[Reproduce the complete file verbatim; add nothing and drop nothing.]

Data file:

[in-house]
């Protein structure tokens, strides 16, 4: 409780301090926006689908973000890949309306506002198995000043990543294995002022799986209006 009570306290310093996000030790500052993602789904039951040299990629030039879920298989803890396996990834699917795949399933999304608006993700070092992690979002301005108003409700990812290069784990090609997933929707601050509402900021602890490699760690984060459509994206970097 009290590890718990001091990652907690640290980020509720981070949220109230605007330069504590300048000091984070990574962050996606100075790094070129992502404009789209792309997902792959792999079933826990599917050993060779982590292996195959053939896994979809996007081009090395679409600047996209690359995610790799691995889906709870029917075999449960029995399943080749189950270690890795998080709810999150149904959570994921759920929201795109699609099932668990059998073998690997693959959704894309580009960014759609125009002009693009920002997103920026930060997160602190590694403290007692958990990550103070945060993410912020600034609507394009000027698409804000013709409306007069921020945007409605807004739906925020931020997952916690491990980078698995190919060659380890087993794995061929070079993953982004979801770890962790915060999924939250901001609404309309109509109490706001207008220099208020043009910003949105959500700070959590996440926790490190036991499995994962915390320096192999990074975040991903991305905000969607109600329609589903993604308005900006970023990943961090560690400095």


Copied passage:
[in-house]
């Protein structure tokens, strides 16, 4: 409780301090926006689908973000890949309306506002198995000043990543294995002022799986209006 009570306290310093996000030790500052993602789904039951040299990629030039879920298989803890396996990834699917795949399933999304608006993700070092992690979002301005108003409700990812290069784990090609997933929707601050509402900021602890490699760690984060459509994206970097 009290590890718990001091990652907690640290980020509720981070949220109230605007330069504590300048000091984070990574962050996606100075790094070129992502404009789209792309997902792959792999079933826990599917050993060779982590292996195959053939896994979809996007081009090395679409600047996209690359995610790799691995889906709870029917075999449960029995399943080749189950270690890795998080709810999150149904959570994921759920929201795109699609099932668990059998073998690997693959959704894309580009960014759609125009002009693009920002997103920026930060997160602190590694403290007692958990990550103070945060993410912020600034609507394009000027698409804000013709409306007069921020945007409605807004739906925020931020997952916690491990980078698995190919060659380890087993794995061929070079993953982004979801770890962790915060999924939250901001609404309309109509109490706001207008220099208020043009910003949105959500700070959590996440926790490190036991499995994962915390320096192999990074975040991903991305905000969607109600329609589903993604308005900006970023990943961090560690400095």